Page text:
Universities tackle Indigeneity fraud during Indigenous identity forum

 By Shari Narine

 Local Journalism Initiative Reporter

Indigenous students, staff and faculty may be required to check a box on their university application forms giving universities permission to investigate asserted Indigeneity by speaking with their communities.

“It’s adding layers of accountability,” said Dr. Jacqueline Ottmann, president of the First Nations University of Canada and co-chair of the newly-created National Indigenous University Senior Leaders’ Association (NIUSLA).

“Self-identification isn’t working and the one reason that it hasn’t worked is because it goes against that relationality, that community connection that most Indigenous peoples are very familiar with,” she said.

Ottmann spoke to media via Zoom during the second day of the two-day virtual National Indigenous Identity Forum. The forum was closed to media.

The 40 or so universities that comprise the NIUSLA invited Indigenous Elders, knowledge keepers, staff, students, scholars, and academics to “develop tangible processes and wise practices that ensure Indigenous-specific university opportunities are rightfully given to those who are truly representative of Indigenous communities and experiences,” according to the news release announcing the forum.

As more funding, including scholarships and grants, is available for Indigenous students and faculty members, there have been more fraudulent claims of Indigeneity, said Ottmann.

“We’re not so much talking about Indigenous identity as we’re talking about Indigenous citizenship. When you are engaged in citizenship then that really does speak to community and relationships with people in community. It is knowing who you are, where you come from, and what your responsibilities are and, in many cases, that has to do with community again,” she said.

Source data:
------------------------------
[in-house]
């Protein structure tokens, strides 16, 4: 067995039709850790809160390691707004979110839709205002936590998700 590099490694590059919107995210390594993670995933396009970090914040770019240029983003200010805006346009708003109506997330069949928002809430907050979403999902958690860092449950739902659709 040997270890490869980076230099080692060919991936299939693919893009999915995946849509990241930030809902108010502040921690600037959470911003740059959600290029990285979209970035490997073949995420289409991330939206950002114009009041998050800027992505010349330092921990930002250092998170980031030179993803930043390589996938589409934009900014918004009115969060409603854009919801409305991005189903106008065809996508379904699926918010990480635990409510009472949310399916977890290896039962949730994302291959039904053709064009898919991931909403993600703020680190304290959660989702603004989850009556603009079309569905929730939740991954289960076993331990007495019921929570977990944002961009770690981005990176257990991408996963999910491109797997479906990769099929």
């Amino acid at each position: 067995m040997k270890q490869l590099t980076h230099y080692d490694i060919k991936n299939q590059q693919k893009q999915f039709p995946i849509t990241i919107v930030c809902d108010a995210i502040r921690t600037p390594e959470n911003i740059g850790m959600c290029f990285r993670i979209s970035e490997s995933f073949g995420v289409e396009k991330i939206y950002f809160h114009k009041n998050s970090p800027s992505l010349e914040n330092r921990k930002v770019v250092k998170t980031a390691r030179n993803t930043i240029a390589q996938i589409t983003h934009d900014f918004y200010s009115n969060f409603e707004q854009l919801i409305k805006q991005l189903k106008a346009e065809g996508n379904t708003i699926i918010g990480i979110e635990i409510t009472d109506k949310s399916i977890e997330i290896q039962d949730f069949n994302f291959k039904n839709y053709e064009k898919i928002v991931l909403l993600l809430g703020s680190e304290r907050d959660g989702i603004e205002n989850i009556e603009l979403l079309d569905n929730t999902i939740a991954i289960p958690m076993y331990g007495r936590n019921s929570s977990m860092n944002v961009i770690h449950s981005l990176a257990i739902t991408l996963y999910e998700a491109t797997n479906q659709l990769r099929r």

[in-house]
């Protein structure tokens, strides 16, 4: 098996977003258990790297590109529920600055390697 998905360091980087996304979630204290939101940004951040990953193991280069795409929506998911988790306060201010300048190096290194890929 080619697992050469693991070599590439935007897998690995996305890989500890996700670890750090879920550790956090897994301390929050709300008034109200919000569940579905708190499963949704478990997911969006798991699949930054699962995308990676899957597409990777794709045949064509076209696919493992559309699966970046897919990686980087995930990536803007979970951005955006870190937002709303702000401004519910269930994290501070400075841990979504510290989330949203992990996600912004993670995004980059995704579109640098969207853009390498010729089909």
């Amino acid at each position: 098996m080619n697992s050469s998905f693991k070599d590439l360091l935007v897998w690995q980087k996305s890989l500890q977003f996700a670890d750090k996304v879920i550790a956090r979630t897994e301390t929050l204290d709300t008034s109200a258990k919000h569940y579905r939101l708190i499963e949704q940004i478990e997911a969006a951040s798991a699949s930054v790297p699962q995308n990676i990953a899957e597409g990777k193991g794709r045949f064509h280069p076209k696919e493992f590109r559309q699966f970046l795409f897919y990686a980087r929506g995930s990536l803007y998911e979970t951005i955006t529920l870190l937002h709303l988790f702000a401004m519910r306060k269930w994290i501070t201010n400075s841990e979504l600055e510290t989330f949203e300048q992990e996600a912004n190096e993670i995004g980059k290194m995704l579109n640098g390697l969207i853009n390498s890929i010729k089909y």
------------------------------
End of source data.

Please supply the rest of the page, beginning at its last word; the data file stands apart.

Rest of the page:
Ottmann stressed that lived experience is more important than a Metis or status First Nations card.

Lived experience becomes particularly meaningful as Indigenous faculty members help to set policies and lead research.

As for students, Ottmann said there needs to be a “reciprocal relationality.”

For students who are estranged from their Indigenous communities “if you are going to benefit in one way or another from your Indigeneity then there’s that reciprocal (relationship) ? What are you going to bring to the table? That reciprocity is important and how do we encourage some of our Indigenous students who may be estranged to learn their stories? A lot of this can be done in kindness,” said Ottmann.

Tackling the issue won’t be easy as there is no one-size-fits-all approach that will work, she said. However, forum-goers agreed that local Indigenous communities must be part of any process established by universities in verifying Indigenous citizenship.

To engage local Indigenous communities, capacity and resourcing within those communities will have to be built, said Ottmann.

Along with ticking a permission box on the application form, there was discussion about amending or changing collective bargaining agreements and university standards to recognize Indigenous methodologies and pedagogies in hiring practises; strengthening the admitting processes for the low number of Indigenous students that universities find themselves vying for; evaluating existing systems; considering policies that would address prior instances of fraudulent identity; and developing policies that would look at future hires.

“The solutions need to be contextual because Indigenous communities need to take ownership of these processes in collaboration with the university,” said Ottmann.

She anticipated solutions would be more regional in nature than national.

Featured speakers at the forum included Ottmann, University of Alberta’s Dr. Kim Tallbear and Dr. Chris Andersen, and Queen’s University Chancellor Murray Sinclair.

Ottmann said future forums will be opened to other organization and non-Indigenous people.

Shari Narine  is a Local Journalism Initiative reporter who works out of the   Windspeaker.Com . The Local Journalism Initiative is funded by the Government of Canada.

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